It was sad Friday to come down from the mountians and discover that Julia Child, the single person most responsible for the way Americans eat and cook was dead. It fit with my sentimentality for the house on Louisa. Back then I would watch PBS every Saturday as it shifted back and forth from cooking shows to home improvement shows. I would watch while cleaning house, doing laundry, ironing, etc. Sometimes I'd end up cooking for lunch or dinner something I saw on one of the shows. I loved the episodes of Julia Child with Jacques Pepin (maybe the episode on things to do with potatoes was my favourite). A significant amount of my joy in cooking comes from her. Goodbye.
Today I read in Time magazine that the greatest living poet died. Marty and I had the great privilege of seeing and hearing Milosz speak and read poems at OU while I was in grad school. Poetry is something that is very dependent upon its native language and culture. Only a very few poets excell on the world stage. The Polish poets seem to be good at this and Milosz is, now was, the best.
I don't have a favourite Milosz poem. I was looking this evening through his collected works, a huge tome I bought a few years ago and have yet not dared to begin reading from cover to cover. I decided to use this one "Lecture V" from "Six Lectures in Verse." I've known it for a number of years and have used it in various settings:
"Christ has risen." Whoever believes that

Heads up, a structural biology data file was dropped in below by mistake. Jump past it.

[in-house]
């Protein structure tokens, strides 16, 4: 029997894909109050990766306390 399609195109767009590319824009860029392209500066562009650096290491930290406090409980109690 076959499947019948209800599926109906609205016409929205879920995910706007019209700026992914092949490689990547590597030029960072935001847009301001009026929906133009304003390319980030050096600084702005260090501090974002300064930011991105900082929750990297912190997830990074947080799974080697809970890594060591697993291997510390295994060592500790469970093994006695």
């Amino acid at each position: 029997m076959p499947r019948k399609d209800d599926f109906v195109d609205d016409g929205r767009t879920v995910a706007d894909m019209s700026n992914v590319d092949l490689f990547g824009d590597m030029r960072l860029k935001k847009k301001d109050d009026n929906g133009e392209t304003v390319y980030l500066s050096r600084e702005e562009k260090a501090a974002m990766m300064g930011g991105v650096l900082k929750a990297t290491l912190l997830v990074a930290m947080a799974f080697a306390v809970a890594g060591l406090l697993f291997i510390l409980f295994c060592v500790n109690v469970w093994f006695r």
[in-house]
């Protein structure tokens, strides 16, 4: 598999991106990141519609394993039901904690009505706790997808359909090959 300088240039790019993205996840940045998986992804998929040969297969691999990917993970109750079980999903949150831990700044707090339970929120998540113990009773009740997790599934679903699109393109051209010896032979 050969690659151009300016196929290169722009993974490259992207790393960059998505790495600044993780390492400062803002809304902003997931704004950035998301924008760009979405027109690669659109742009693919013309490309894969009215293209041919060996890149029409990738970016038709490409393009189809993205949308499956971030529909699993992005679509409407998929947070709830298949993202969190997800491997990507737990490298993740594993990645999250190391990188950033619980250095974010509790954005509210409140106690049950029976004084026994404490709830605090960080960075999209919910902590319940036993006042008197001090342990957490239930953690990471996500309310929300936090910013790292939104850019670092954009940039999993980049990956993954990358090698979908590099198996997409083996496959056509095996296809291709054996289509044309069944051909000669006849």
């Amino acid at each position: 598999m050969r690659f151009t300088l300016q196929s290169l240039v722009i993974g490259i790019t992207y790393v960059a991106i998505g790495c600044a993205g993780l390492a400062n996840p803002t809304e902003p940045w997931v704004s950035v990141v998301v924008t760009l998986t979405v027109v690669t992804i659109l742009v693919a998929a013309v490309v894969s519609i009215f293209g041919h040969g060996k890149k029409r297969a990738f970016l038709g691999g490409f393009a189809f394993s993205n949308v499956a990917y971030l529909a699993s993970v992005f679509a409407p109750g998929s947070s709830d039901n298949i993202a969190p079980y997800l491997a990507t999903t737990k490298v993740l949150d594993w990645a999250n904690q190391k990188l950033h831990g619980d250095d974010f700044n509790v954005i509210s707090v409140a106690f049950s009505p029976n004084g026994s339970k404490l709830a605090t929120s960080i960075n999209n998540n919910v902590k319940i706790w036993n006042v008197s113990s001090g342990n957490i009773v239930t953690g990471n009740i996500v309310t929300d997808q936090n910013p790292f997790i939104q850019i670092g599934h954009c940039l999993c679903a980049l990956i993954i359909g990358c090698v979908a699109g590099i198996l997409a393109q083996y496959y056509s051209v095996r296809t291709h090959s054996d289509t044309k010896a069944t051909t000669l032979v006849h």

Should not behave as we do,
Who have lost the up, the down, the right, the left, heavens, abysses,
And try somehow to muddle on, in cars, in beds,
Men clutching at women, women clutching at men,
Falling, rising, putting coffee on the table,
Buttering bread, for here's another day.
And another year. Time to exchange presents.
Christmas trees aglow, music,
All of us, Presbyterians, Lutherans, Catholics,
Like to sit in the pew, sing with others,
Give thanks for being here together still,
For the gift of echoing the Word, now and in all ages.
We rejoice at having been spared the misfortune
Of countries where, as we read, the enslaved
Kneel before the idol of the State, live and die with its name
On their lips, not knowing they're enslaved.
However that may be, The Book is always with us,
And in it, miraculous signs, counsels, orders.
Unhygenic, it's true, and contrary to common sense,
But they exist and that's enough on the mute earth.
It's as if a fire warmed us in a cave
While outside the golden rain of stars is motionless.
Theologians are silent. And philosophers
Don't even dare ask: "What is truth?"
And so, after the great wars, undecided,
With almost good will but not quite,
We plod on with hope. And now let everyone
Confess to himself. "Has he risen?" "I don't know."